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New Dark Age - by James Bridle

Monday 12 November 2018

I had seen Mr Bridle's TED talk about YouTube videos for children, which I found interesting enough to get and read his book. Unfortunately, I was seriously underwhelmed by it. I usually wait a few weeks after finishing a book before I write about it to let it digest properly, but in this case I don't really remember much of what he said, which is probably not a good sign.

The book covers the downsides of technology, specifically AI, which is a subject I am extremely familiar with so it's possible I was already familiar with most of the points he made. It's also possible that I disagree with many of his opinions on the downside of AI given that my familiarity with the technology precludes me from buying into many of the fearful opinions many people have, which are more based in movies than in any actual aspects of the technology.

As of the state of the art today, AI or machine learning is just converting a real-world problem into a mathematical function which you then feed a lot of data into and hopefully it will result in a function which accurately predicts data it has not seen. Mr Bridle seems to think it a problem that many of these models are "black boxes" - meaning that we don't understand what happens inside, we just understand the input and the output. I personally don't understand why this is such a problem. I don't think anyone really understands quantum mechanics but that doesn't really matter so long as the predictions are accurate.

There were certain parts of the book which I thought were very interesting, but overall the book did not make much of an impression. However, as I said, I am very familiar with the topic covered and someone who is not may get more out of this book.

Labels: technical, books, data science, technology
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Given my interest in data science I was very excited to read this book, and I was not disappointed. The book mainly discusses information that can be gleaned from web searches, and how it differs from how people respond to surveys and polls, which is a rather narrow topic, but the author manages to find some rather interesting tidbits from the data.

I am more interested in scientific applications of data science, but for people who are not interested in the subject, the book gives a nice overview of what data is really about. Here is an example - you want to find out about something, say how happy people are in their marriages. You send out surveys asking people about how happy they are with their spouses. The people who are responding to the surveys can say whatever they want. Maybe they are miserable, but they want to project a positive image so they say they are very happy. Maybe they see all of their friends on Facebook constantly posting about how wonderful their husbands are so they say their husbands are wonderful too. The researcher receives the surveys and concludes that all marriages are wonderful.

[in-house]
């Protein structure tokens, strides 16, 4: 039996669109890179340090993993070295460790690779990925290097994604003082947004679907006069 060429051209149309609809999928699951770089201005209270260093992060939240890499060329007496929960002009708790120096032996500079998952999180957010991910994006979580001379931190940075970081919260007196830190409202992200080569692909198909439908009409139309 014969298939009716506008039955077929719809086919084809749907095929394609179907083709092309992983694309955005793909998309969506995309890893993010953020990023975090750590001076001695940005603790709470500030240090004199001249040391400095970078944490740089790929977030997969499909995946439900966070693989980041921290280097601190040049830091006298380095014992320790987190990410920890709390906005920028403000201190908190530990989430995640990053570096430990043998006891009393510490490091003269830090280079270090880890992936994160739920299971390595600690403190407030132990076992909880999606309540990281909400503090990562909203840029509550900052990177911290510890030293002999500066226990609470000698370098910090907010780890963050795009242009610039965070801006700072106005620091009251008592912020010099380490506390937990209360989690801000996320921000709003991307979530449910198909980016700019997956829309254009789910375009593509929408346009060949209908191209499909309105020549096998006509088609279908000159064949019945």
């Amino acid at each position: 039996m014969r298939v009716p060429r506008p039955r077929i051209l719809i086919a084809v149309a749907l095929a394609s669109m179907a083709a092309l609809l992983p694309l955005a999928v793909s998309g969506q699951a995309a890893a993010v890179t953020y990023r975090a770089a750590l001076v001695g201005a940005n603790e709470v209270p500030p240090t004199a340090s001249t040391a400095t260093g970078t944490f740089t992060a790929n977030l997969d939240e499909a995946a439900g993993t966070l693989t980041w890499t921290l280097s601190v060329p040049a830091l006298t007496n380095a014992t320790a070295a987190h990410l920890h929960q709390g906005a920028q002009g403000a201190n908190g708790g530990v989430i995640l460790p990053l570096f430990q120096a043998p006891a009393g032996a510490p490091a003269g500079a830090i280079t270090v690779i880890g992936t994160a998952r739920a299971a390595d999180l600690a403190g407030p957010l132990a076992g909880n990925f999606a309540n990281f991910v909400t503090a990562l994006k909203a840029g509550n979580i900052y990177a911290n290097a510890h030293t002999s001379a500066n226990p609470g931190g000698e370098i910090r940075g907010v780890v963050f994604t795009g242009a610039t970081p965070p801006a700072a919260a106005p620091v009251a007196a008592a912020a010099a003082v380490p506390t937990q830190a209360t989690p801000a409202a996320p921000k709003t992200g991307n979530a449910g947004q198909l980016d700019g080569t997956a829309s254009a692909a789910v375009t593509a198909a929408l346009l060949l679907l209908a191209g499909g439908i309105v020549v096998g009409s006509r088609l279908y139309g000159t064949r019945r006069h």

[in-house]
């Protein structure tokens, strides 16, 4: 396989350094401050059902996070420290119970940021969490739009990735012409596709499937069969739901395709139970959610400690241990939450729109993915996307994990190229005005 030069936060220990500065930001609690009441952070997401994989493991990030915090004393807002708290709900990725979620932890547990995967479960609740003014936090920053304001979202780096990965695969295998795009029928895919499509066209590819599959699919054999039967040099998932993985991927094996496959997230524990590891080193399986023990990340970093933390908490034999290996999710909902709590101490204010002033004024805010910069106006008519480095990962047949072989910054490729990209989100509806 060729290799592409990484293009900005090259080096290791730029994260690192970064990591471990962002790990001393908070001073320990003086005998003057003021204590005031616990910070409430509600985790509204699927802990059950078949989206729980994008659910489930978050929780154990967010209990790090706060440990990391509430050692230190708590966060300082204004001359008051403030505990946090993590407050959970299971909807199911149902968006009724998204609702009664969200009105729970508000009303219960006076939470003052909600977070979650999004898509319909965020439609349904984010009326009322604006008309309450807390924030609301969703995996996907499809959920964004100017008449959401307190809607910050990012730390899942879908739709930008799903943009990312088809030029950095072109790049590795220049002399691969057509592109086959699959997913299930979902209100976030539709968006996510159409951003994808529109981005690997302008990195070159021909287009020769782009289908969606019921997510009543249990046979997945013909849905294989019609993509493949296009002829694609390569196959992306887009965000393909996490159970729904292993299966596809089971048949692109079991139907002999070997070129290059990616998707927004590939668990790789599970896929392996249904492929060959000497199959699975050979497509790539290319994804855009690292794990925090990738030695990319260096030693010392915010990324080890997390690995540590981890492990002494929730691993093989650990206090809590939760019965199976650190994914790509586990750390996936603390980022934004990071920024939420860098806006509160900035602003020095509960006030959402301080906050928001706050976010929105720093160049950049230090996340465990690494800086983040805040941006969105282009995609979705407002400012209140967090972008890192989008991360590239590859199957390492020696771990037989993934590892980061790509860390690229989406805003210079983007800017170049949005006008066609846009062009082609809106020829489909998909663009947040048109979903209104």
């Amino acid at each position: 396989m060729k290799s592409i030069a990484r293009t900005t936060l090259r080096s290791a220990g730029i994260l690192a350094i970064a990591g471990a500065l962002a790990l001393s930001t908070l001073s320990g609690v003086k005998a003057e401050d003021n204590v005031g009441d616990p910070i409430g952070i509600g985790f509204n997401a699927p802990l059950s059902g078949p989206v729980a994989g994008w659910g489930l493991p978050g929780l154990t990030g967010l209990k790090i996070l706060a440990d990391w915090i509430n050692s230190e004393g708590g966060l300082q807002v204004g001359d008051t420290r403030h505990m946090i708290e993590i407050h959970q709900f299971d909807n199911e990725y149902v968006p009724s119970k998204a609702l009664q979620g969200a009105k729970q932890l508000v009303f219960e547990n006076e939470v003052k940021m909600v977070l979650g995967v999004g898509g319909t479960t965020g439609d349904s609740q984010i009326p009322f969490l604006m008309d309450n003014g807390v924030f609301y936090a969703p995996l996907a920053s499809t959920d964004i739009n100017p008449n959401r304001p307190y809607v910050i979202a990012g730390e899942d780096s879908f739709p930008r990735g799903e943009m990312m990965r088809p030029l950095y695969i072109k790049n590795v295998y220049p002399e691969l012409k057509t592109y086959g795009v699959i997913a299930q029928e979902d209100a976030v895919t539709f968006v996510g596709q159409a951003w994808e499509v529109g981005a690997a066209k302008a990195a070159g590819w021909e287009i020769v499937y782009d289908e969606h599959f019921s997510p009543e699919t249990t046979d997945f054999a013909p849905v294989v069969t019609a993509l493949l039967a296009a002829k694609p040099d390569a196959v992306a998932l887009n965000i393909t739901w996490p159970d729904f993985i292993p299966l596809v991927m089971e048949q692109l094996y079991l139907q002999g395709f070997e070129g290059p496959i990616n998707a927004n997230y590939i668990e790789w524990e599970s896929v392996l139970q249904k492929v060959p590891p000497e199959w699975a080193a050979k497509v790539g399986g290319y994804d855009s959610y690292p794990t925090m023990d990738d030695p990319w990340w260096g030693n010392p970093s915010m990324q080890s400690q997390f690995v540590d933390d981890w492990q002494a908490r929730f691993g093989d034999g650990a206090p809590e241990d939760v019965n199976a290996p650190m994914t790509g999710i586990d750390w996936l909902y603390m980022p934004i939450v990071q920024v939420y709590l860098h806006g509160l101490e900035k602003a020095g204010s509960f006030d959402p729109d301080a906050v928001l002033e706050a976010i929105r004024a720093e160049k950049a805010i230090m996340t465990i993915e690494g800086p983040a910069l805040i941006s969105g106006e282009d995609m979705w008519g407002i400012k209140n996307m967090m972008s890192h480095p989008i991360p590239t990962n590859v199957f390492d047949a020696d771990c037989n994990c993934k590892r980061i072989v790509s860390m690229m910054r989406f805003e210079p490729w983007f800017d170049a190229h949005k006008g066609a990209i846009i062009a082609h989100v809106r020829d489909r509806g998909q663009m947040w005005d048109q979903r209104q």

In the meantime the people who filled out the surveys are going onto Google and searching for "I hate my husband" or "how can I tell if my husband is cheating?" This turns out to not be too far from the actual case. For a variety of reasons people are going to say certain things although those things may not be quite true. On Facebook people tend to post idealized pictures of themselves and idealized versions of their lives. But when they go to Google the searches they perform are going to be more honest and revealing. 

Google records every single search made (although the data is anonymized) and Mr. Stephens-Davidowitz has gone through those searches to attempt to draw some actual conclusions about people. For me, the results were much as expected, though less cynical people may be in for quite a shock. One example - after Obama was elected searches for "n-word president" shot through the roof. And the places where those searches were concentrated voted heavily for Donald Trump. Search data seems to indicate that racism in the US is alive and well and also seems to indicate that the election of Trump was largely driven by a racist backlash against the election of Obama.

While the fact that most people do not describe themselves as racist may seem to contradict the search data, in my opinion not many people think of themselves as racist. The people who really are racist are probably going to say "I am not racist, it's just a fact that other races are inferior to mine." Depending on people to self-report their thoughts and attitudes and actions is a very unreliable way to gather information. The Dunning-Kruger effect describes how people who are experts in a subject matter tend to downplay their expertise, while those who are not experts tend to consider themselves far more knowledgeable than they really are. The experts know enough to know how much they don't know, while the non-experts think they know it all. This describes a general inability for people to really objectively evaluate themselves, and this is where data comes in.

Data is a truly objective description of reality. There is the saying "if you torture numbers enough they will confess to almost anything" which means that it is easy to draw almost any conclusion from a large enough data set. Data science is the science of trying to find signals in data in an objective way, and that is something that is desperately needed in the world today, especially as experts are labelled "elitists" when they say things people don't want to hear.

I, as a data scientist, enjoyed this book very much. However it is written in such a way that you do not need to be a data scientist to understand it. I highly recommend this book.

Labels: books, data science
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